Brittle Beauty: Reflections on 18th-Century European Porcelain
Brittle Beauty presents a superlative private collection of European porcelain – radical, rare and in many cases unique pieces assembled over thirty years. Lavishly illustrated and insightfully researched, the book showcases eighty vessels and sculptures, and includes accounts of their patrons and former owners, many as eccentric as the works themselves.
One striking attribute of porcelain is its reflective glaze. Mirror-like in a wider sense, Brittle Beauty: Reflections on 18th Century European Porcelain examines the context in which this porcelain was created – including cultural, political, topographical and ceremonial aspects. It also looks at related materials such as silver, textiles and glass.
The 18th century was the golden age of porcelain in Europe, which had previously been dependent on precious imports from the Far East. The discovery of the formula for hard-paste porcelain in Dresden in 1709 inspired the establishment of manufactories throughout the Continent. However, its popularity was not purely commercial: porcelain – with its meld of art and science, beauty and intellect, East and West – became a symbol of Enlightenment culture for every princely court. Oriental motifs and European forms were synthesised with deceptive subtlety; later, creations of pure fantasy emerged, often based on travellers’ accounts of exotic lands. Familiar Occidental themes such as nature, hunting or archaeology were paralleled by ironic narratives of love and vanity. Porcelain, with its fragile allure, is uniquely expressive of the human comedy, yet its destiny has often been brutal and tragic.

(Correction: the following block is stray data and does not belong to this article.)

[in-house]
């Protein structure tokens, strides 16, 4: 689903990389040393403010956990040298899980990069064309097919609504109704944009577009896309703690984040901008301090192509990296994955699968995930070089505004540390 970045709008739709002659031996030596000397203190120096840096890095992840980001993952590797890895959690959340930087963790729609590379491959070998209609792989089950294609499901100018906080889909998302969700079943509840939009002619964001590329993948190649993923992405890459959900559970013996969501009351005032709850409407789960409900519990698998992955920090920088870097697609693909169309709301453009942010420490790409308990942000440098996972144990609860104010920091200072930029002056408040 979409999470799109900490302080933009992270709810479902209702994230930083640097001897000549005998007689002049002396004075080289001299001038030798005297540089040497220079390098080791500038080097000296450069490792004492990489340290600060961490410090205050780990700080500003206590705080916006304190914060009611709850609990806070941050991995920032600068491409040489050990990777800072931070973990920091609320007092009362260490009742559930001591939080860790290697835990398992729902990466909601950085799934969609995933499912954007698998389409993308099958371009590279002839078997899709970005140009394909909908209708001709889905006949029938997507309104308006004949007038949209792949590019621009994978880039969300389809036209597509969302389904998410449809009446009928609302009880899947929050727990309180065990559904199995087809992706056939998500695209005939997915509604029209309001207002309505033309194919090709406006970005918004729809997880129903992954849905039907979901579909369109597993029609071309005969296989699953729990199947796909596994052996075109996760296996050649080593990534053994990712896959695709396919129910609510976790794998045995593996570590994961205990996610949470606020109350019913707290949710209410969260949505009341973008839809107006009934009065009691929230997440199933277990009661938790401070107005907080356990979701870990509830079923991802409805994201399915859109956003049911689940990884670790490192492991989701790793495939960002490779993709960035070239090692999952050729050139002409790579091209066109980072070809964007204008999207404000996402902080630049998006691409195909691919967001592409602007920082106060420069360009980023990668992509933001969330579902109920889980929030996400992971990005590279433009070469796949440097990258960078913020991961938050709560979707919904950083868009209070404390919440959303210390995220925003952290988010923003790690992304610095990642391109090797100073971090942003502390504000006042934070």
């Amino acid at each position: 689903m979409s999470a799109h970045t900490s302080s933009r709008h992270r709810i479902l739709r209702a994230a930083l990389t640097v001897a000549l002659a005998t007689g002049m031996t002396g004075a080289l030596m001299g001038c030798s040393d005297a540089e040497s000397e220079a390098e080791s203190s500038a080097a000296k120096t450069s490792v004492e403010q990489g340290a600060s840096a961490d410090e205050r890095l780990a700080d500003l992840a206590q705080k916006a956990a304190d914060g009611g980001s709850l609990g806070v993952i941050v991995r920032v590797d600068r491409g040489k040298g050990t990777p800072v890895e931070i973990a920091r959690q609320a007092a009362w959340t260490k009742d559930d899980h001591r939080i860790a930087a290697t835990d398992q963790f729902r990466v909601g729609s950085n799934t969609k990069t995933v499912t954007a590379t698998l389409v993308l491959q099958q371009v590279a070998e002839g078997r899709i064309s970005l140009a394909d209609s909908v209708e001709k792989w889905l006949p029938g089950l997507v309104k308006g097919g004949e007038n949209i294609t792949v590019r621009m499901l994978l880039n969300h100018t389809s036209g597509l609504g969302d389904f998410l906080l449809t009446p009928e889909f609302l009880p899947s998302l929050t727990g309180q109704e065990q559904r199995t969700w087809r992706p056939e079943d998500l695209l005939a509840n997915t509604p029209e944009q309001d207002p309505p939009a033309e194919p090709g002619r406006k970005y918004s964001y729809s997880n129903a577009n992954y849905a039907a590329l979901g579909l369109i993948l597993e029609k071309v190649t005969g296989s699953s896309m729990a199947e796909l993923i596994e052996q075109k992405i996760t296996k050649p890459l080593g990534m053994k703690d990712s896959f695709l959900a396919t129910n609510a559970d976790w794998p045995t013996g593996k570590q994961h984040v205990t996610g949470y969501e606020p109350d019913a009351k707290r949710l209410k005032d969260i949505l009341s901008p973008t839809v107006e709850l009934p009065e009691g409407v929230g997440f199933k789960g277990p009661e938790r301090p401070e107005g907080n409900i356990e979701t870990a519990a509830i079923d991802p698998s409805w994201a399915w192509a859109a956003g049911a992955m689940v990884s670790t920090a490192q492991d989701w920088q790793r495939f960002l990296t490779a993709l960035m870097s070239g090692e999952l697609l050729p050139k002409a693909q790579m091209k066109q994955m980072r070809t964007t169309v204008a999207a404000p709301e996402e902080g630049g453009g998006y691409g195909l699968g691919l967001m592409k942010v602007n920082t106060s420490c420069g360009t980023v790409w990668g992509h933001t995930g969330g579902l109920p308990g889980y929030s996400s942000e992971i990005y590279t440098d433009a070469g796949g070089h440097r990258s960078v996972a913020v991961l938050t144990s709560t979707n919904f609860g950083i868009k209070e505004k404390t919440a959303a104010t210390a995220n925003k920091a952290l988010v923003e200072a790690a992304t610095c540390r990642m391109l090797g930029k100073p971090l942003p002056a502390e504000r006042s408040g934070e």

This book features essays from several eminent scholars. It also showcases a wealth of stunning imagery from Sylvain Deleu, who expertly photographed the pieces, many for the first time.
Published by Ad Ilissvm
Hardback, 280 x 240 mm
560 pages, approx. 600 colour illustrations
About the authors
Andreina d’Agliano art historian and curator, is a specialist in porcelain from Turin and Florence and has published various private and public collections.
Claudia Lehner-Jobst is an art historian specializing in European decorative arts, notably du Paquier porcelain, and Director of the Augarten Porcelain Museum, Vienna.
Errol Manners FSA is a dealer in antique ceramics based in London and the former Chair of The French Porcelain Society and of the Ceramics Vetting Committee at TEFAF (Maastricht) and Masterpiece (London).
Dame Rosalind Savill DBE, FBA, FSA, worked at the Victoria and Albert Museum and at the Wallace Collection (where she was Director from 1992-2011), and has published widely on Sèvres porcelain.
Selma Schwartz, an independent scholar, was Deputy Keeper and Curator of Porcelain at the Rothschild Collection, Waddesdon Manor for over 25 years.
Jeffrey Munger is a former curator in the Department of European Sculpture and Decorative Arts at the Metropolitan Museum of Art, New York.
In the press
"a private collection of European porcelain showcasing 80 vessels and sculptures and includes accounts of their patrons and former owners, many as eccentric as the works themselves"—Country Life